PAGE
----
Maine Preservation also lists downtown Wiscasset as endangered due to the Maine Department of Transportation’s traffic project slated for the area. The Maine Preservation listing for downtown Wiscasset includes many of the objections often stated by project opponents, such as the elimination of parking on Main Street, the use of eminent domain to take ownership of Haggett’s Garage, and choosing to forgo federal funds in order to side-step historic preservation standards.
“Without federal dollars, environmental and historic review processes are being avoided. Condemnation has been used to acquire property and displace a thriving office, and the City of Wiscasset will end up footing the bill for maintenance of many design elements,” according to Maine Preservation.
The elimination of parking “will have a devastating effect on the businesses there,” Paxton said. While the Haggett Garage, which will be demolished for a parking area in the current plan, is not eligible for the National Register of Historic Places, it is occupied, and the plan will displace the current tenants.
Maine Preservation is in favor of a solution that will alleviate traffic congestion in downtown Wiscasset, Paxton said. The concern is that the current traffic proposal has not been adequately tested, he said.
Hansen said that Maine Preservation would like to see the DOT first test its traffic plan by temporarily installing traffic lights and blocking off parking on Main Street.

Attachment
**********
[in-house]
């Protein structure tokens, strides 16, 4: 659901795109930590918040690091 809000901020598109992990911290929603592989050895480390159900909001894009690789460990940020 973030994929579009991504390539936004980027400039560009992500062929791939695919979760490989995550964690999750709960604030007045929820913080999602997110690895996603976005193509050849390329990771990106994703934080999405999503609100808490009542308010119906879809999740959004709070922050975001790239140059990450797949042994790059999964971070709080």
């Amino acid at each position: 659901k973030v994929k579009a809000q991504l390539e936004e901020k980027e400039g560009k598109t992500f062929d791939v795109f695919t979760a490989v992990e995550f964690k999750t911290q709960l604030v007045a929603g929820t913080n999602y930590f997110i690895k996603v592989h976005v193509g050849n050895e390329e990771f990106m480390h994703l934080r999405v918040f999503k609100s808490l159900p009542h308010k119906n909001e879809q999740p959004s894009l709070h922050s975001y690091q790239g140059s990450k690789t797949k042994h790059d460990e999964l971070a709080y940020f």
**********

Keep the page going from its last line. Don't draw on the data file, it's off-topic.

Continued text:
The DOT “takes very seriously the consideration of impacts to historic places and properties in its decision-making,” department spokesman Ted Talbot said. Maine Preservation never contacted the department, he said.
The organization did not “obtain any facts or comment regarding the project and thus failed to recognize the extensive federal historic review and alternative cost analysis that has taken place over the last year,” Talbot said.
Maine Preservation has had no formal communication with the DOT, but plans to, Paxton said. Wiscasset’s historic district is one of the first to be listed on the National Register of Historic Places, which is an indication of how important the historic district is to the community, he said.
The Waldo Theatre, in downtown Waldoboro, also appears on Maine Preservation’s list. Maine Preservation hopes to help the newly energized Waldo Theatre Board of Directors with its effort to reopen the community center in 2019, Hansen said.